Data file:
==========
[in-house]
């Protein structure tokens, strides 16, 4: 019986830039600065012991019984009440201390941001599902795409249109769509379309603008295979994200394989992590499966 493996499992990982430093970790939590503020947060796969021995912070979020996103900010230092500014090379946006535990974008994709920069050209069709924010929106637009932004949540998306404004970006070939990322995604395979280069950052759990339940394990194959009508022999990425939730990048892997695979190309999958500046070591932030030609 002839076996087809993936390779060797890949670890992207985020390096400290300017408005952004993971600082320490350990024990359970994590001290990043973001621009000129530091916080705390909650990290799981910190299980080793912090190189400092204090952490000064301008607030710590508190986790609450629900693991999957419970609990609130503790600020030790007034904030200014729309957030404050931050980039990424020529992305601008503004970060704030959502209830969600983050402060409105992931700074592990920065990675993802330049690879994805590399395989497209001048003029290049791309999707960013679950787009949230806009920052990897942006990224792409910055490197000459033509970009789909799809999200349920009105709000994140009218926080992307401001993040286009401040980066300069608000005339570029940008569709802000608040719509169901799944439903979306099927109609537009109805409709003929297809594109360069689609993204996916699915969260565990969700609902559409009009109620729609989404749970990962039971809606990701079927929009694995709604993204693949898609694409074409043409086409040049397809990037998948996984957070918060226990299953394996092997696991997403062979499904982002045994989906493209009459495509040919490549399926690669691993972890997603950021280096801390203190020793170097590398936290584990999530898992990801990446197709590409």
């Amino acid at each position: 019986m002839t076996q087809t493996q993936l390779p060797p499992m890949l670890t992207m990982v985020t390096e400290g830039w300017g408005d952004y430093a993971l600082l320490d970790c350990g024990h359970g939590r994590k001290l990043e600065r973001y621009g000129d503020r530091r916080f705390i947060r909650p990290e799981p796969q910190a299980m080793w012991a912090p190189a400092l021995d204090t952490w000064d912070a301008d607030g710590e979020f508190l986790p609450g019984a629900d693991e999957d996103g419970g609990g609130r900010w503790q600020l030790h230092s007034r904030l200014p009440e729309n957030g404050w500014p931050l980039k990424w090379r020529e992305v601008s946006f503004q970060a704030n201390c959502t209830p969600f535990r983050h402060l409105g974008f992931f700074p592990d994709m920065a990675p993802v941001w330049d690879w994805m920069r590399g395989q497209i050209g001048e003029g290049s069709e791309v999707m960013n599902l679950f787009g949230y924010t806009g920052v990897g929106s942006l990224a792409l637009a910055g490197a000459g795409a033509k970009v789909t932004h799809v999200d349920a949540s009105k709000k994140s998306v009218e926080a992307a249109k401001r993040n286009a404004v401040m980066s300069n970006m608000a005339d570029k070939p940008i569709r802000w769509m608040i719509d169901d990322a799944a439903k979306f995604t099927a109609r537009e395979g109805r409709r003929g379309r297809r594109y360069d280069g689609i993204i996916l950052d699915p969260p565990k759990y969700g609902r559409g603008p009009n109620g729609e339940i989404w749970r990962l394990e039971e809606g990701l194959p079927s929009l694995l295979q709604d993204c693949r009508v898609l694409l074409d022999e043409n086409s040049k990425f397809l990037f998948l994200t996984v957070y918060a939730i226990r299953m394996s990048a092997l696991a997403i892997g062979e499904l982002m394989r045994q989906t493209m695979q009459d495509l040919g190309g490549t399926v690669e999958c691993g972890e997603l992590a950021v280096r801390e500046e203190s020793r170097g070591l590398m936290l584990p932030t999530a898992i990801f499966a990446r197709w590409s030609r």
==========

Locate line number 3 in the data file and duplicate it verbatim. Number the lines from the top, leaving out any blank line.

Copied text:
């Amino acid at each position: 019986m002839t076996q087809t493996q993936l390779p060797p499992m890949l670890t992207m990982v985020t390096e400290g830039w300017g408005d952004y430093a993971l600082l320490d970790c350990g024990h359970g939590r994590k001290l990043e600065r973001y621009g000129d503020r530091r916080f705390i947060r909650p990290e799981p796969q910190a299980m080793w012991a912090p190189a400092l021995d204090t952490w000064d912070a301008d607030g710590e979020f508190l986790p609450g019984a629900d693991e999957d996103g419970g609990g609130r900010w503790q600020l030790h230092s007034r904030l200014p009440e729309n957030g404050w500014p931050l980039k990424w090379r020529e992305v601008s946006f503004q970060a704030n201390c959502t209830p969600f535990r983050h402060l409105g974008f992931f700074p592990d994709m920065a990675p993802v941001w330049d690879w994805m920069r590399g395989q497209i050209g001048e003029g290049s069709e791309v999707m960013n599902l679950f787009g949230y924010t806009g920052v990897g929106s942006l990224a792409l637009a910055g490197a000459g795409a033509k970009v789909t932004h799809v999200d349920a949540s009105k709000k994140s998306v009218e926080a992307a249109k401001r993040n286009a404004v401040m980066s300069n970006m608000a005339d570029k070939p940008i569709r802000w769509m608040i719509d169901d990322a799944a439903k979306f995604t099927a109609r537009e395979g109805r409709r003929g379309r297809r594109y360069d280069g689609i993204i996916l950052d699915p969260p565990k759990y969700g609902r559409g603008p009009n109620g729609e339940i989404w749970r990962l394990e039971e809606g990701l194959p079927s929009l694995l295979q709604d993204c693949r009508v898609l694409l074409d022999e043409n086409s040049k990425f397809l990037f998948l994200t996984v957070y918060a939730i226990r299953m394996s990048a092997l696991a997403i892997g062979e499904l982002m394989r045994q989906t493209m695979q009459d495509l040919g190309g490549t399926v690669e999958c691993g972890e997603l992590a950021v280096r801390e500046e203190s020793r170097g070591l590398m936290l584990p932030t999530a898992i990801f499966a990446r197709w590409s030609r």